- Consider whether the software can manage multi columned text?
- Is portability a concern? Consider pre-scanning materials or using hardware with built in OCR software.
Manufacturers of OCR Software without screen reading capabilities
SNOW does not endorse any of the following software/hardware. These links are provided for information purposes only.
ABBYY – ABBYY Fine Reader (Windows and Mac)
Expervision – TypeReader (Windows)
I.R.I.S. – ReadIRIS (Windows and Mac)
Nuance – TextBridge (Windows)
Prime Recognition – PrimeOCR (Windows)
Vividata – OCR Shop (Linux and UNIX)
Manufacturers of OCR Software with text-to-speech capabilities
Claro Software – Claro Read Plus (Windows and Mac)
Freedom Scientific – Open Book (Windows), WYNN Wizard (Windows)
Kurzweil Educational Systems – Kurzweil 1000 (Windows), Kurzweil 3000 (Windows and Mac)
Nuance – Omni Page Standard (Windows), Omni Page Professional (Windows), Omni Page Pro X (Mac), Omni Page Enterprise (Windows)
Premiere Assistive Technology – Scan and Read Pro and Universal Reader Plus are available alone or within the following bundles: Accessibility Suite (Windows), Literacy Productivity Pack (Windows and Mac), Premier To Go (Windows)
Text Help Systems Ltd. - Read and Write (Windows), Read and Write GOLD (Windows and Mac), Read and Write GOLD Mobile (Windows)
Manufacturers of OCR Software with alternative scanning devices
ABIsee, Inc. – Zoom-Ex (Windows), ZoomTwix (Windows), Eye Pal (Windows), Eye Pal SOLO, Eye Pal SOLO LV
C Technologies – C Pen (Windows)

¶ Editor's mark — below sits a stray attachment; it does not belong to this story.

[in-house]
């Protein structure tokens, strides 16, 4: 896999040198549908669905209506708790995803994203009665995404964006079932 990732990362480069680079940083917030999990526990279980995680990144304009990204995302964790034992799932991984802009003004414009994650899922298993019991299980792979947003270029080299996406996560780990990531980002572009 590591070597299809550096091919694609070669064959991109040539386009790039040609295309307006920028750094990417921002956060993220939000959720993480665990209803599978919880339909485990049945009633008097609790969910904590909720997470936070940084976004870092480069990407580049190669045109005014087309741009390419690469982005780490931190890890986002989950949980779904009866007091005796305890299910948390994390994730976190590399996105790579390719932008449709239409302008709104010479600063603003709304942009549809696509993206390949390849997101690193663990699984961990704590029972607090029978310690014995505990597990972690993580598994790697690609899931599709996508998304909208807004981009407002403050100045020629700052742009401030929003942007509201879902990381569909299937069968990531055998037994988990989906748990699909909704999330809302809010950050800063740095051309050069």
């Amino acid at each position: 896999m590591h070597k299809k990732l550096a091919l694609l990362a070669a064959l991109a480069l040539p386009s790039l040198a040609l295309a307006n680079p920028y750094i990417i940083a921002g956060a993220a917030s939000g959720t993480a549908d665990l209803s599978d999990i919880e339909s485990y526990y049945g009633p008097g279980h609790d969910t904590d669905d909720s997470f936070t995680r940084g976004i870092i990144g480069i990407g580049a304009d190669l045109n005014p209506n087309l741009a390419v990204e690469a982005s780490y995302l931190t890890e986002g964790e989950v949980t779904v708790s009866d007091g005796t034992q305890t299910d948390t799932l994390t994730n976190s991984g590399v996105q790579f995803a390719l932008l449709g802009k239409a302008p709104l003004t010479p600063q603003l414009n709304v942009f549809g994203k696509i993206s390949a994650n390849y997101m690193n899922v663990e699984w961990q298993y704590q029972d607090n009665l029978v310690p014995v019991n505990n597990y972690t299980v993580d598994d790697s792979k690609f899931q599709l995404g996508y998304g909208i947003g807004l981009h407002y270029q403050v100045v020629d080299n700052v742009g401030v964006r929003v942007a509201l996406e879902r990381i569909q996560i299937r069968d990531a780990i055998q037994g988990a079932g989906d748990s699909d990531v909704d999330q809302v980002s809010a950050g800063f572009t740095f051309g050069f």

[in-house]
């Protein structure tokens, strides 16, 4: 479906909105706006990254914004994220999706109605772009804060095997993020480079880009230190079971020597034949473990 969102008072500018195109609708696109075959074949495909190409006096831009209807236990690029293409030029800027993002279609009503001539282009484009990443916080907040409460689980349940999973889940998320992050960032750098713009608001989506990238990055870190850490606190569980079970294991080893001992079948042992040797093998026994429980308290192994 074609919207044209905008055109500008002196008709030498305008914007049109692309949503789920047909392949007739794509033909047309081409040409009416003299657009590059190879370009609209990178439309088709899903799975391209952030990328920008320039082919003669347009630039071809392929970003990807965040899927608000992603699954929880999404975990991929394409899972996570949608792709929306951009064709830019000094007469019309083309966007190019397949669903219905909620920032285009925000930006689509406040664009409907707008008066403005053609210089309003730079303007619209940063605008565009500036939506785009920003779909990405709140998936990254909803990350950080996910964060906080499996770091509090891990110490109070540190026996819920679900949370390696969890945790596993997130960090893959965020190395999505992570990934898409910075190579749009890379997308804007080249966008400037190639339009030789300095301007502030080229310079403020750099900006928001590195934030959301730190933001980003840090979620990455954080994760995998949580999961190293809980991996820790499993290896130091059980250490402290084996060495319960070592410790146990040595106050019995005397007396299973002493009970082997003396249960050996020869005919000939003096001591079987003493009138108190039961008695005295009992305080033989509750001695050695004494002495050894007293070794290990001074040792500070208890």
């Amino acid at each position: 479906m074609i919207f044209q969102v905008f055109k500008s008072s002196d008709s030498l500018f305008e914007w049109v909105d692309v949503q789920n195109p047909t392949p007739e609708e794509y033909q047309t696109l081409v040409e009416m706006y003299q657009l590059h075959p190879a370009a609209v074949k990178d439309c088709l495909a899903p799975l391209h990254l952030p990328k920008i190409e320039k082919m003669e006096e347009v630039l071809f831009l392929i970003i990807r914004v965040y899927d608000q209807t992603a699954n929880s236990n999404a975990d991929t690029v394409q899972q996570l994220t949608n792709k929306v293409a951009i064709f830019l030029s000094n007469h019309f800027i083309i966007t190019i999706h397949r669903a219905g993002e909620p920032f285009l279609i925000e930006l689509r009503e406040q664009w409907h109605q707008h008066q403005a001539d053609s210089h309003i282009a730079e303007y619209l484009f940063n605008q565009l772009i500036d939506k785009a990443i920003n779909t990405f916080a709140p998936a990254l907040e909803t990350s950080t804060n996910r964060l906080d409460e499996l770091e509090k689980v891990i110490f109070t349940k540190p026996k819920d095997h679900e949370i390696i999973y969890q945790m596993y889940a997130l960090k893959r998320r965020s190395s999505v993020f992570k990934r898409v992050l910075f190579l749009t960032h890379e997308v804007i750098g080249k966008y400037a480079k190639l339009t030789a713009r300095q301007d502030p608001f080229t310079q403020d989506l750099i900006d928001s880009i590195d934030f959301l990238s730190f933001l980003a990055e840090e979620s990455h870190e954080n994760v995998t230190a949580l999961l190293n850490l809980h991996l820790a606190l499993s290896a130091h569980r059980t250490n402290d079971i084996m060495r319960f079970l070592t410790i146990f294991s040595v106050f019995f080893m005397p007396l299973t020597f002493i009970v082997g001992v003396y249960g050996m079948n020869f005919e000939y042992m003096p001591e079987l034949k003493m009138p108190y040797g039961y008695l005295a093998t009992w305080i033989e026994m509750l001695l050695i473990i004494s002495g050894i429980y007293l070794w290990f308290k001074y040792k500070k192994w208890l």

Freedom Scientific – SARA (Scanning and Reading Appliance)
ITEX SiSytem – SiRecognizer Simple (Windows), SiRecognizer Complete (Windows), SiRecognizer Always (Windows)
kfnbReading Technology Inc. – kfnb Reader Mobile, kReader Mobile
Low Vision International – Magni Link S OCR (Windows)
WizCom Technologies – ReadingPen, Quicktionary, InfoScan (Windows)
Manufacturers of Non-Roman Language OCR Software
ABBYY – ABBYY FineReader Professional, Corporate, Recognition Server, OCR XIX (Windows)
I.R.I.S. – ReadIRIS Pro Asian (Windows), Middle East (Windows), Asian & Hebrew (Mac)
NewSoft – Presto! DanChing (Windows)
Free/Open Source OCR Software/Projects
Ocrad is an open source OCR engine that works with the scanning program Kooka and KDE (GNU/Linux and UNIX)
GOCR by GNU Public License (Linux / Mac / Windows)
SimpleOCR by Simple Software (Windows)
WebOCR by Expervision (Windows)
FreeOCR by Tesseract (Windows)
Microsoft Office Document Imaging (Windows)
1. Scanning and Reading Software enables users to scan a printed document that can be converted into one or more file formats, such as electronic text, Braille or audio, providing an alternative means to access information and educational resources.
2. People interact, learn and communicate in diverse ways. Learning opportunities are increased when flexible ways of engaging with learning materials are provided. Considering how people communicate is important for knowledge to be exchanged. Alternative formats take into account diverse ways of exchanging information.
3. The AODA legislates that educational institutions and its employees know how to produce accessible or conversion ready versions of textbooks and printed material and be knowledgeable at interacting and communicating with people with disabilities who may use alternate formats and devices.